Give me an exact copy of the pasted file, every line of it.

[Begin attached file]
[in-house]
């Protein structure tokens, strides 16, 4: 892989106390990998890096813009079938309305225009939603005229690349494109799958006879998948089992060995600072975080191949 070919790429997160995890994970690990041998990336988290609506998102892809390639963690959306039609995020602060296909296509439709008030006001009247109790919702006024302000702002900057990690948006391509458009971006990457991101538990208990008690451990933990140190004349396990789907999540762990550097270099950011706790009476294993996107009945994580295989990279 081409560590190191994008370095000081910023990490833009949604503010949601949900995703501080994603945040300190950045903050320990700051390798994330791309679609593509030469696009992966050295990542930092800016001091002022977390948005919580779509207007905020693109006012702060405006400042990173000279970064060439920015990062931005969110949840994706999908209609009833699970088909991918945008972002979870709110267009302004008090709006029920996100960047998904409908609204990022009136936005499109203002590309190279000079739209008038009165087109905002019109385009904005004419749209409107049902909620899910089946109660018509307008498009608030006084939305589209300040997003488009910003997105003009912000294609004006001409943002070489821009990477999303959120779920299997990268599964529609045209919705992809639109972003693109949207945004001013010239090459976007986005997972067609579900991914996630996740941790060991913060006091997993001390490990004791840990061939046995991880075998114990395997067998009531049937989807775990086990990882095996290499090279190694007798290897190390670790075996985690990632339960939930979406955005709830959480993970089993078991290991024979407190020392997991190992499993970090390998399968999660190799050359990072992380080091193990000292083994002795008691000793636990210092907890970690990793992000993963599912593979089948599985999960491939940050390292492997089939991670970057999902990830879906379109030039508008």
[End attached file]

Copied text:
[in-house]
């Protein structure tokens, strides 16, 4: 892989106390990998890096813009079938309305225009939603005229690349494109799958006879998948089992060995600072975080191949 070919790429997160995890994970690990041998990336988290609506998102892809390639963690959306039609995020602060296909296509439709008030006001009247109790919702006024302000702002900057990690948006391509458009971006990457991101538990208990008690451990933990140190004349396990789907999540762990550097270099950011706790009476294993996107009945994580295989990279 081409560590190191994008370095000081910023990490833009949604503010949601949900995703501080994603945040300190950045903050320990700051390798994330791309679609593509030469696009992966050295990542930092800016001091002022977390948005919580779509207007905020693109006012702060405006400042990173000279970064060439920015990062931005969110949840994706999908209609009833699970088909991918945008972002979870709110267009302004008090709006029920996100960047998904409908609204990022009136936005499109203002590309190279000079739209008038009165087109905002019109385009904005004419749209409107049902909620899910089946109660018509307008498009608030006084939305589209300040997003488009910003997105003009912000294609004006001409943002070489821009990477999303959120779920299997990268599964529609045209919705992809639109972003693109949207945004001013010239090459976007986005997972067609579900991914996630996740941790060991913060006091997993001390490990004791840990061939046995991880075998114990395997067998009531049937989807775990086990990882095996290499090279190694007798290897190390670790075996985690990632339960939930979406955005709830959480993970089993078991290991024979407190020392997991190992499993970090390998399968999660190799050359990072992380080091193990000292083994002795008691000793636990210092907890970690990793992000993963599912593979089948599985999960491939940050390292492997089939991670970057999902990830879906379109030039508008």